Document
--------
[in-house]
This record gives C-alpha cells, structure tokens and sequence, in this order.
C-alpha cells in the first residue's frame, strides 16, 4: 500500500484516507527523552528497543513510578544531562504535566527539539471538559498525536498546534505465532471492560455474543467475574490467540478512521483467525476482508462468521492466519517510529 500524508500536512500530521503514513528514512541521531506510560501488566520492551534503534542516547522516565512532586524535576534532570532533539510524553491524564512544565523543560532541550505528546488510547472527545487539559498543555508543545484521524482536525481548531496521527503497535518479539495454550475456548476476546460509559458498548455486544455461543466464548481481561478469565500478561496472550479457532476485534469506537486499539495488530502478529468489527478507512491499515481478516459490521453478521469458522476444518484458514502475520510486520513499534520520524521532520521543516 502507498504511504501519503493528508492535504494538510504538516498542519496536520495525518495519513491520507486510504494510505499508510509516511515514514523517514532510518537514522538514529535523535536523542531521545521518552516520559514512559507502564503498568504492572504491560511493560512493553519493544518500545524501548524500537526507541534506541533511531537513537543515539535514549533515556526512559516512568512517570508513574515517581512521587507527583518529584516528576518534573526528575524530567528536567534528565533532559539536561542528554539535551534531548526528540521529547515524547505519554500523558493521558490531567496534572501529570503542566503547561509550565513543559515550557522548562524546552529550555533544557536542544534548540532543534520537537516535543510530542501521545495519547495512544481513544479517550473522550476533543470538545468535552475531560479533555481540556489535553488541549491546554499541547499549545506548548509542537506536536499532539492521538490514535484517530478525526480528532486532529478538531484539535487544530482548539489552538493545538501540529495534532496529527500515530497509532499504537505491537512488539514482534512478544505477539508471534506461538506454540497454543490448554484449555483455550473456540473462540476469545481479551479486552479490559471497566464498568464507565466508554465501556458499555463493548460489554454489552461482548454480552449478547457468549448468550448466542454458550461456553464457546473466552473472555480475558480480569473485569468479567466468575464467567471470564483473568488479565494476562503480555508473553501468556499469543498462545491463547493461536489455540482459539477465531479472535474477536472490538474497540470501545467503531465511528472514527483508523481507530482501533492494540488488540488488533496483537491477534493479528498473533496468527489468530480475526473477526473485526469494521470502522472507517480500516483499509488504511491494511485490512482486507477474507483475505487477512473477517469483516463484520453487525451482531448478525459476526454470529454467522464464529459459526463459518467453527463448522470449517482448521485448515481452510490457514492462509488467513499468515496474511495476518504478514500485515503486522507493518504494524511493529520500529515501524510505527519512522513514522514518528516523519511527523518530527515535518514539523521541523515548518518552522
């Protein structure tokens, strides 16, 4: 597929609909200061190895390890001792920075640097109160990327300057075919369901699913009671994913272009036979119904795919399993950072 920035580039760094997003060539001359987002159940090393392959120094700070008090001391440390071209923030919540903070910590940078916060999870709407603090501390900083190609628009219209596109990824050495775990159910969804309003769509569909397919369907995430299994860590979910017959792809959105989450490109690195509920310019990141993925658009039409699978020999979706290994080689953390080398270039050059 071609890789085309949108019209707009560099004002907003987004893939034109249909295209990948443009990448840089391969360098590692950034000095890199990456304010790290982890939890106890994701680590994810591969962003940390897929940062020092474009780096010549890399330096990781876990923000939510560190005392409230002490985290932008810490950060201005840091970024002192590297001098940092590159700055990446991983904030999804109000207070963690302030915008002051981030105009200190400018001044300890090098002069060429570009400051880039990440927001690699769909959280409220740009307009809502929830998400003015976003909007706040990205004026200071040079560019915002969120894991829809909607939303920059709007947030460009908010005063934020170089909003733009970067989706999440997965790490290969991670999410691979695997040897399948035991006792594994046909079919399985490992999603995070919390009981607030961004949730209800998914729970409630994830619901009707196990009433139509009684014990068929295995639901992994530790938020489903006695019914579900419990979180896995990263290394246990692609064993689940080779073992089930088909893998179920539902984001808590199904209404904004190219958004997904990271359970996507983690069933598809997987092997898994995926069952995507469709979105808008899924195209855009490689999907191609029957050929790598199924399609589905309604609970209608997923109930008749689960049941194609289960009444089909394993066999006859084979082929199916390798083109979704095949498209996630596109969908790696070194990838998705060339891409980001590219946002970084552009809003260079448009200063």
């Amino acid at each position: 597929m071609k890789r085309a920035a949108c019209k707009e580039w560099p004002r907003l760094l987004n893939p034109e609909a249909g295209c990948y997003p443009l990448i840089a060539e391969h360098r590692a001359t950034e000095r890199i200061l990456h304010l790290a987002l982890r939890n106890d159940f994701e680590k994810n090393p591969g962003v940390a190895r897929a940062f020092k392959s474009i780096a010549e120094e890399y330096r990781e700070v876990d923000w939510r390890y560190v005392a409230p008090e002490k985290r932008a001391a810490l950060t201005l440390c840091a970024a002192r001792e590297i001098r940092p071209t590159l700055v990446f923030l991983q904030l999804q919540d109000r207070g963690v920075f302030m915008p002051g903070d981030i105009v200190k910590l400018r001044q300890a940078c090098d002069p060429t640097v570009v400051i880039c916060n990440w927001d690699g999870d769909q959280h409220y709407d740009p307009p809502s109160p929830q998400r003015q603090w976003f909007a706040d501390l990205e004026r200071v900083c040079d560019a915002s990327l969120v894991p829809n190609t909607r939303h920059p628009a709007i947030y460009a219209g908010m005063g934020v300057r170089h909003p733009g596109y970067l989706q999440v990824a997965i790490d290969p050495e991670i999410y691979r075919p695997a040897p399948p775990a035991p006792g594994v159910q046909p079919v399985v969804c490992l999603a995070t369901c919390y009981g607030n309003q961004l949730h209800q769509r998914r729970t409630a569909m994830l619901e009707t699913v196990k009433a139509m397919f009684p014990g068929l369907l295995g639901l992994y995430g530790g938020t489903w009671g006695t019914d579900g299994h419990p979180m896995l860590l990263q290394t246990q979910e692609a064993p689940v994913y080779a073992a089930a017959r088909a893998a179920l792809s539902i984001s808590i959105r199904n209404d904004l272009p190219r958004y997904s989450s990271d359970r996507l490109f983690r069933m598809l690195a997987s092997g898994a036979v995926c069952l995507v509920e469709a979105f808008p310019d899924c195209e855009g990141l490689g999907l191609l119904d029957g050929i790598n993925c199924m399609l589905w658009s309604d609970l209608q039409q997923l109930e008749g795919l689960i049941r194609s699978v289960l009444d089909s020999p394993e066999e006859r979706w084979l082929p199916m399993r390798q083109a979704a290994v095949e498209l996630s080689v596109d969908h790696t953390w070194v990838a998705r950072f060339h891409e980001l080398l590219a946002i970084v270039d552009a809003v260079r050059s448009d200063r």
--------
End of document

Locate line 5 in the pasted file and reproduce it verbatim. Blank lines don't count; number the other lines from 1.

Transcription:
């Amino acid at each position: 597929m071609k890789r085309a920035a949108c019209k707009e580039w560099p004002r907003l760094l987004n893939p034109e609909a249909g295209c990948y997003p443009l990448i840089a060539e391969h360098r590692a001359t950034e000095r890199i200061l990456h304010l790290a987002l982890r939890n106890d159940f994701e680590k994810n090393p591969g962003v940390a190895r897929a940062f020092k392959s474009i780096a010549e120094e890399y330096r990781e700070v876990d923000w939510r390890y560190v005392a409230p008090e002490k985290r932008a001391a810490l950060t201005l440390c840091a970024a002192r001792e590297i001098r940092p071209t590159l700055v990446f923030l991983q904030l999804q919540d109000r207070g963690v920075f302030m915008p002051g903070d981030i105009v200190k910590l400018r001044q300890a940078c090098d002069p060429t640097v570009v400051i880039c916060n990440w927001d690699g999870d769909q959280h409220y709407d740009p307009p809502s109160p929830q998400r003015q603090w976003f909007a706040d501390l990205e004026r200071v900083c040079d560019a915002s990327l969120v894991p829809n190609t909607r939303h920059p628009a709007i947030y460009a219209g908010m005063g934020v300057r170089h909003p733009g596109y970067l989706q999440v990824a997965i790490d290969p050495e991670i999410y691979r075919p695997a040897p399948p775990a035991p006792g594994v159910q046909p079919v399985v969804c490992l999603a995070t369901c919390y009981g607030n309003q961004l949730h209800q769509r998914r729970t409630a569909m994830l619901e009707t699913v196990k009433a139509m397919f009684p014990g068929l369907l295995g639901l992994y995430g530790g938020t489903w009671g006695t019914d579900g299994h419990p979180m896995l860590l990263q290394t246990q979910e692609a064993p689940v994913y080779a073992a089930a017959r088909a893998a179920l792809s539902i984001s808590i959105r199904n209404d904004l272009p190219r958004y997904s989450s990271d359970r996507l490109f983690r069933m598809l690195a997987s092997g898994a036979v995926c069952l995507v509920e469709a979105f808008p310019d899924c195209e855009g990141l490689g999907l191609l119904d029957g050929i790598n993925c199924m399609l589905w658009s309604d609970l209608q039409q997923l109930e008749g795919l689960i049941r194609s699978v289960l009444d089909s020999p394993e066999e006859r979706w084979l082929p199916m399993r390798q083109a979704a290994v095949e498209l996630s080689v596109d969908h790696t953390w070194v990838a998705r950072f060339h891409e980001l080398l590219a946002i970084v270039d552009a809003v260079r050059s448009d200063r």